On Monday I touched on the idea of examining how hitters have performed against specific types of pitchers to try and find good daily matchups. Because a batter’s performance against a specific pitcher is too small of a sample to be predictive, why not look at a batter’s performance against that pitcher and others like him?
Let me qualify everything I’m about to say by saying that this method of choosing batters is merely something I am exploring. Despite the increased sample size I can get by looking at a batter’s performance against similar pitchers, it’s still usually not a huge sample size. And I’m also doing a pretty crude job of finding similar pitchers. I’m considering strikeout and walk skills, groundball and flyball tendencies, frequency of fastball usage and velocity as my variables in finding similar pitchers.
It’s hardly scientific and nothing close to exact. But I’m almost positive it’s a better approach than just using simple batter-versus-pitcher data. But I’m not sure it’s better than just looking at how a batter has performed against either left or right handed pitching as a whole.
Purely for the purpose of looking at an example, let’s take a look at Juan Uribe. I chose Uribe because he has a .318 batting average and .818 OPS for his career against the starter he will face today, John Lackey. Not insane numbers, but better than Uribe’s career numbers. And Uribe has also been slightly better against right-handed pitching in his career, so I’m not concerned that he doesn’t have the platoon advantage today. You may also be thinking that it’s pointless to talk about Uribe since very few would actually pick him. But he’s hitting .325 with a couple homers over the last 30 days and comes at a reasonable price, so I consider him at least a plausible option.
Because Uribe compiled his stats against Lackey in just 22 plate appearances, we can’t rely on those numbers to predict what he’ll do against Lackey today. But we might be able to get a better idea of how he’ll to do today if we look at how he has performed against Lackey as well as other pitchers like Lackey. I consider Lackey to be a guy with slightly above average strikeout to walk skills who leans toward the groundball side of the spectrum with slightly above average velocity and a fairly heavy reliance on fastball usage.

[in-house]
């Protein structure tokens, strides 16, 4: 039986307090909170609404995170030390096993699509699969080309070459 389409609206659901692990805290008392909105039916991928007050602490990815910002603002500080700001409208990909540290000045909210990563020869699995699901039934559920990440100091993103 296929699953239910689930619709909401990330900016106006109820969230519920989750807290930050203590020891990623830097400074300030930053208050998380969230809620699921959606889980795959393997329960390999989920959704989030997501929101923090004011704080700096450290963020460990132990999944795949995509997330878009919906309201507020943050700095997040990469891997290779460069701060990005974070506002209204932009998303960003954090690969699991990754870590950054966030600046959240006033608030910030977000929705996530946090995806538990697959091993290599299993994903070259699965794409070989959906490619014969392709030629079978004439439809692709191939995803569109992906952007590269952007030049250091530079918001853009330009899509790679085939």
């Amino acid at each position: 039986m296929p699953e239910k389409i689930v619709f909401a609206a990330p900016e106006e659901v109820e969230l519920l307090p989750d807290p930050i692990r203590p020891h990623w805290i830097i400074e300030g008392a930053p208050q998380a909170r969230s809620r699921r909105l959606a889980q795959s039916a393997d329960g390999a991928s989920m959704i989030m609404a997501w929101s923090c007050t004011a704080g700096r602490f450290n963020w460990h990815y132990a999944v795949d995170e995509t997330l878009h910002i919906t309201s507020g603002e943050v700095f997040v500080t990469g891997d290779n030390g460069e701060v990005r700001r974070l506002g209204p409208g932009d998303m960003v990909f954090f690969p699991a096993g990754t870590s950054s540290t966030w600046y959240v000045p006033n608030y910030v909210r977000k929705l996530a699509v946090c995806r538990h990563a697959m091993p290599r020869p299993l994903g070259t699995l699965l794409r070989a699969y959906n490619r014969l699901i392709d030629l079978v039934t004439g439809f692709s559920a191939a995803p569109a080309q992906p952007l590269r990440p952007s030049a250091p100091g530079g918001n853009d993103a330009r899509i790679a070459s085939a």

I found the ten guys that were most similar to Lackey since the beginning of 2009 in my estimation and compiled Uribe’s stats against all of them. In 186 plate appearances against those pitchers, Uribe hit .228 with a 4.3% BB% and 22.4% K%. Again, I’m not sure how predictive this is, but I know it’s more predictive than looking at just Uribe’s stats against Lackey.
Now that I’ve pulled off the almost impossible task of talking you out of picking Juan Uribe, let’s move on to some guys I do think you should pick.
The Daily Five
Wade Miley, $12,847 – I’m going away from my strategy of spending on top flight pitching today because the guys up top have matchups ranging from not good to tough. But Miley gets the Phillies who are 12% below average against left-handed pitching. And Miley has been pretty good since the beginning of June. In 14 starts he is averaging 6.5 innings per start, has an ERA of 2.54 and has what are essentially league average strikeout and walk rates. Miley has probably been able to have the sub-3.00 ERA despite the average skills thanks to Arizona’s defense which leads the league in defensive runs saved.
Martin Perez, $12,991 – Death, taxes, and pitchers facing the White Sox, especially left-handers.
Edwin Jackson, $7,844 – It’s hard to pass up a guy with a SIERA under 4.00 at this kind of price. And his matchup is pretty good as well. The Padres are dead average with a 100 wRC+ this year, but they’ve been well above average against lefties and well below average against righties like Jackson. And the game is in Petco, not Wrigley. No idea why Jackson is this cheap.
Juan Francisco, $5,284 – I’m a fan of Homer Bailey, but he’s had trouble keeping the ball in the yard in Cincinnati for his career (1.21 HR/9). Taking Francisco comes with some risk because he has a good chance of getting you negative points thanks to his 35% K%. But he’s got upside in this particular situation and doesn’t cost too much.
Stephen Vogt, $3,732 – I’m not positive Vogt will play today since the A’s don’t stick to a platoon at catcher all the time. But if he does, he’ll have the platoon advantage against Bud Norris who has serious platoon issues.
If you take those five recommendations, you’ll have over $8,000 per slot to fill your other seven lineup slots.
This post, covering one of the leading sites for daily fantasy is sponsored and made possible by the generous support of Draftstreet. FanGraphs will maintain complete editorial control of the postings, and brings you these posts in our continued desire to provide the best analytical information on the latest in baseball.